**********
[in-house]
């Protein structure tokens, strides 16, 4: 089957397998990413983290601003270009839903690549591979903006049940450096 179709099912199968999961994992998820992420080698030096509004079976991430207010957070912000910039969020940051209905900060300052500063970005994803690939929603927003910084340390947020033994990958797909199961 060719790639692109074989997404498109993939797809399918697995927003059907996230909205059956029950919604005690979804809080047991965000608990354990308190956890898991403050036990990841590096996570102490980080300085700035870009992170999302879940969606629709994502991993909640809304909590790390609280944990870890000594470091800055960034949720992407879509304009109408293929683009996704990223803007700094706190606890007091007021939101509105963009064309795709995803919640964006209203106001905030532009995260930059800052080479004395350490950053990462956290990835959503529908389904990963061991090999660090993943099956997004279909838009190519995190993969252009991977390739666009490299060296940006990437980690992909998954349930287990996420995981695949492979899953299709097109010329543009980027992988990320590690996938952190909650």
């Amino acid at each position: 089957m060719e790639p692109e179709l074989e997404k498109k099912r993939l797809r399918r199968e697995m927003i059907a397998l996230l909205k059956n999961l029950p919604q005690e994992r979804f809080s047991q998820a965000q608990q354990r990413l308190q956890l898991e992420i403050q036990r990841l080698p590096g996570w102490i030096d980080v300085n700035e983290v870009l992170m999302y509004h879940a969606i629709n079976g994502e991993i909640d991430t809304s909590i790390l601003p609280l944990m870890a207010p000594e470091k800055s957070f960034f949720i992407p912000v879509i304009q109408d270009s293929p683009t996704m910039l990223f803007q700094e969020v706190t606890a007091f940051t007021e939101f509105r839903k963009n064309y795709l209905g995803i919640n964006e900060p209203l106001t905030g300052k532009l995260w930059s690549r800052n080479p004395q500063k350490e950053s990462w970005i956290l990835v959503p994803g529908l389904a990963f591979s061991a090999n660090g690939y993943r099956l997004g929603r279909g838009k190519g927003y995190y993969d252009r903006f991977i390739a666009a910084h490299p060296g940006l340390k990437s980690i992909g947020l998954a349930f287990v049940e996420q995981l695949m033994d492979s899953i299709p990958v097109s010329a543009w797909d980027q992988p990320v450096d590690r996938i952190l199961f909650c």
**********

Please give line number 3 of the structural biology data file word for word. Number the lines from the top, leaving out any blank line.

């Amino acid at each position: 089957m060719e790639p692109e179709l074989e997404k498109k099912r993939l797809r399918r199968e697995m927003i059907a397998l996230l909205k059956n999961l029950p919604q005690e994992r979804f809080s047991q998820a965000q608990q354990r990413l308190q956890l898991e992420i403050q036990r990841l080698p590096g996570w102490i030096d980080v300085n700035e983290v870009l992170m999302y509004h879940a969606i629709n079976g994502e991993i909640d991430t809304s909590i790390l601003p609280l944990m870890a207010p000594e470091k800055s957070f960034f949720i992407p912000v879509i304009q109408d270009s293929p683009t996704m910039l990223f803007q700094e969020v706190t606890a007091f940051t007021e939101f509105r839903k963009n064309y795709l209905g995803i919640n964006e900060p209203l106001t905030g300052k532009l995260w930059s690549r800052n080479p004395q500063k350490e950053s990462w970005i956290l990835v959503p994803g529908l389904a990963f591979s061991a090999n660090g690939y993943r099956l997004g929603r279909g838009k190519g927003y995190y993969d252009r903006f991977i390739a666009a910084h490299p060296g940006l340390k990437s980690i992909g947020l998954a349930f287990v049940e996420q995981l695949m033994d492979s899953i299709p990958v097109s010329a543009w797909d980027q992988p990320v450096d590690r996938i952190l199961f909650c």